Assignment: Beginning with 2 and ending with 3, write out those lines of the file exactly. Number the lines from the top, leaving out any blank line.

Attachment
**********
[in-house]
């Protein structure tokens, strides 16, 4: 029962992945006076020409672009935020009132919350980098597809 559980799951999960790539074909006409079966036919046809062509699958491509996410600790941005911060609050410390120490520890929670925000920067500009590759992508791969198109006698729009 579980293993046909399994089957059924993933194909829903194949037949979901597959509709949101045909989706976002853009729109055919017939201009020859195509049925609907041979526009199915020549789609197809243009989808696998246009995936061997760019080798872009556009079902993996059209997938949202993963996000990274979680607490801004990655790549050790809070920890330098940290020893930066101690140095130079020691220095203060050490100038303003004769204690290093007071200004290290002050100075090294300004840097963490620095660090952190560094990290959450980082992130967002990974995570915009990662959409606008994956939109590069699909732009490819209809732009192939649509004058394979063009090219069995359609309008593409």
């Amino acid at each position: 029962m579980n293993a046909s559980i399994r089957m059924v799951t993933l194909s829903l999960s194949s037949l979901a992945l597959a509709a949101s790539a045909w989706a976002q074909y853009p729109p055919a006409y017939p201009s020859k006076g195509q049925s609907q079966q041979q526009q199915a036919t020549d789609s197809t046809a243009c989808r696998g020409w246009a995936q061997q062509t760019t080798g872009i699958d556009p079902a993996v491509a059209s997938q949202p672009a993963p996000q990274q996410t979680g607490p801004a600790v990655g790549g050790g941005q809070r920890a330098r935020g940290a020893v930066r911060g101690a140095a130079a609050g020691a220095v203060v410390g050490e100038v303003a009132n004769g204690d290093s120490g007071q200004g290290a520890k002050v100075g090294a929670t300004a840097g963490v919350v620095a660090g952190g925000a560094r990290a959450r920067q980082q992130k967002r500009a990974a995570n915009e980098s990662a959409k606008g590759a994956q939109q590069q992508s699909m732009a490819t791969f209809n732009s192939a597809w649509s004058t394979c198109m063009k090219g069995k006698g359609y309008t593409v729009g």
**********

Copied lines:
């Protein structure tokens, strides 16, 4: 029962992945006076020409672009935020009132919350980098597809 559980799951999960790539074909006409079966036919046809062509699958491509996410600790941005911060609050410390120490520890929670925000920067500009590759992508791969198109006698729009 579980293993046909399994089957059924993933194909829903194949037949979901597959509709949101045909989706976002853009729109055919017939201009020859195509049925609907041979526009199915020549789609197809243009989808696998246009995936061997760019080798872009556009079902993996059209997938949202993963996000990274979680607490801004990655790549050790809070920890330098940290020893930066101690140095130079020691220095203060050490100038303003004769204690290093007071200004290290002050100075090294300004840097963490620095660090952190560094990290959450980082992130967002990974995570915009990662959409606008994956939109590069699909732009490819209809732009192939649509004058394979063009090219069995359609309008593409």
């Amino acid at each position: 029962m579980n293993a046909s559980i399994r089957m059924v799951t993933l194909s829903l999960s194949s037949l979901a992945l597959a509709a949101s790539a045909w989706a976002q074909y853009p729109p055919a006409y017939p201009s020859k006076g195509q049925s609907q079966q041979q526009q199915a036919t020549d789609s197809t046809a243009c989808r696998g020409w246009a995936q061997q062509t760019t080798g872009i699958d556009p079902a993996v491509a059209s997938q949202p672009a993963p996000q990274q996410t979680g607490p801004a600790v990655g790549g050790g941005q809070r920890a330098r935020g940290a020893v930066r911060g101690a140095a130079a609050g020691a220095v203060v410390g050490e100038v303003a009132n004769g204690d290093s120490g007071q200004g290290a520890k002050v100075g090294a929670t300004a840097g963490v919350v620095a660090g952190g925000a560094r990290a959450r920067q980082q992130k967002r500009a990974a995570n915009e980098s990662a959409k606008g590759a994956q939109q590069q992508s699909m732009a490819t791969f209809n732009s192939a597809w649509s004058t394979c198109m063009k090219g069995k006698g359609y309008t593409v729009g």